Moskovsky Komsomolets, January 5, 2001, p. 2

The governor of Primorye (Maritime territory, Russian Far East) has finally decided to prove that he cares for the fate of local towns currently freezing because of heating cuts. He has used his service vehicle (and those of other members of the territorial government) as security for a bank loan, to be spent on purchasing fuel for Primorye towns.

The situation in the territory deteriorated sharply before the New Year holidays. According to the Far East Regional Center of the Emergency Ministry, in late December 4,500 local residents were without heating, whereas now there are 14,000. Emergency brigades are currently doing everything possible to repair the obsolete heating networks and start supplying heating on January 6. However, it is not yet certain that the Primorye residents who went into the new year without electricity or heating will be luckier by Orthodox Christmas (Jan. 7).


Tribuna, January 5, 2001, p. 1

According to Alena Zhukova, the press secretary of the Biysk mayor, on January 4 rescue teams found two bodies under the ruins of an apartment building which exploded owing to a gas leak shortly after New Year’s Eve. The rescuers believe they have found the bodies of a married couple who lived in the wrecked building. On Wednesday the body of Nina Zubareva, 41, was found and identified. The explosion injured seven other people.

Biysk Mayor Gennady Karpushkin called on all the town’s residents and local business leaders to assist the victims.

Although 13 out of the 36 apartments of the three-story block were totally wrecked, and 11 other apartments damaged, specialists believe the building can be repaired.

We learned at the local Emergency Ministry office that the explosion was caused by worn-out equipment and the poor condition of the town’s communal services in general.

Unfortunately, that was not the only tragedy. Eight people were injured as a result of a gas explosion in the town of Dobryanka, Perm Region. The explosion happened at a local spraypainting workshop, owing to a welder’s negligence. One person was hospitalized, and the others received necessary medical treatment.


Parlamentskaya Gazeta, January 5, 2001, p. 2

The majority of deputies of the St. Petersburg municipal legislature have made a difficult but fair decision. By 28 votes to 13, they have deprived Yury Shutov, a notorious figure in St. Petersburg politics, of parliamentary immunity. The ballot was secret.

Shutov, a former aide to the late Anatoly Sobchak, St. Petersburg mayor in the mid-1990s, was arrested in 1999 on major crime charges. The St. Petersburg City Prosecutor’s Office suspects him of being behind a criminal group responsible a dozen contract killings and one abduction. Nearly 20 people involved in the Shutov case are currently being held in the Kresty prison. Shutov himself is in the Tikhvinsky prison. During the investigation, Shutov has made two attempts at self-mutilation. In 2000 Shutov ran for the federal parliament twice, but failed to be elected.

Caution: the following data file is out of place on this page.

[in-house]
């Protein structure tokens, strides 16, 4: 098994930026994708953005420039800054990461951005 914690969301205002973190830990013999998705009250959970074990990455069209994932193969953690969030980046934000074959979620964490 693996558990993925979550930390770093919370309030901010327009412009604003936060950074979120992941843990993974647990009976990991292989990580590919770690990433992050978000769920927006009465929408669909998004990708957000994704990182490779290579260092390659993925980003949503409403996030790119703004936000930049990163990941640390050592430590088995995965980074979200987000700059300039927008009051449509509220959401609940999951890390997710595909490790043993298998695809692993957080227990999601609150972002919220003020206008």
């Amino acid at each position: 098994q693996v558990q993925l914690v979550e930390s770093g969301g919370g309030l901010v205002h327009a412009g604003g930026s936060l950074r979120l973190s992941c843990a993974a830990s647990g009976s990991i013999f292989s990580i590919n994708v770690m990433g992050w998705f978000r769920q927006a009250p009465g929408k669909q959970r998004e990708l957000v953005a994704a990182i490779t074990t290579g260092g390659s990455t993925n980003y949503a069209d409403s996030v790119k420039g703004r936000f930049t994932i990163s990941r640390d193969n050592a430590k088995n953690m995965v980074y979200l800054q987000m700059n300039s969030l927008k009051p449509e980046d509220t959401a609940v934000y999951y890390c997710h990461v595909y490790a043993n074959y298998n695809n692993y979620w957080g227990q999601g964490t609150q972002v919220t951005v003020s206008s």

Rossiyskaya Gazeta, January 5, 2001, p. 2

On New Year’s Eve residents of Volgograd were alarmed by an official report about the detention of a group of Chechen guerrillas, issued by the Volgograd Regional FSB department.

A group of 22 people had entered the Volgograd Region from Chechnya by order of field commander Arbi Baraev, for the purpose of carrying out a series of terrorist acts and abductions in the region. The group included Russians as well as Chechens. During preliminary questioning, the group members named their contacts – and FSB officers detained more potential terrorists. Four of the detainees have already been charged with terrorism.

The residents of Volgograd were glad to hear that the preventive measures taken by the regional FSB department had succeeded. Perhaps this was why the recent regional election and the New Year celebrations in the city and the region were not shadowed by any violent incidents. Furthermore, the leaders of the large Chechen diaspora in the region have reacted angrily to Baraev’s attempts to shift combat to the Volgograd Region, where until now members of all Russia’s ethnic groups have lived in peace and harmony.


Komsomolskaya Pravda, January 5, 2001, p. 3

As he did on New Year’s Eve, President Putin will celebrate the Orthodox Christmas (Jan. 7) with his family – and also with the family of German Chancellor Gerhard Schroeder, who will arrive in Moscow tomorrow on a two-day unofficial visit.

Incidentally, according to our sources, Schroeder and his spouse will be the first guests of the Putins to be accommodated in the guest wing of the Russian president’s new residence in Novo-Ogaryovo. This former government residence was repaired and refurbished specially for Putin, since the former presidential residence in Gorky-9 was given to Boris Yeltsin; and the prime minister’s country home in Barvikha, where the Putins used to live, does not meet the standards appropriate for a head of state, nor have the necessary level of technical equipment.

Immediately after the Orthodox Christmas holidays Putin will go back to work; on January 9 he will start his first foreign visit for 2001. The president will go to Azerbaijan on a two-day official visit. Apart from meeting with President Geidar Aliev of Azerbaijan, Putin will speak with Sheik-Ul-Islam Allahshukr Pashadze, the head of the Caucasus Muslims, who places great hopes on the Russian president’s mediation in the settlement of the Nagorno-Karabakh conflict.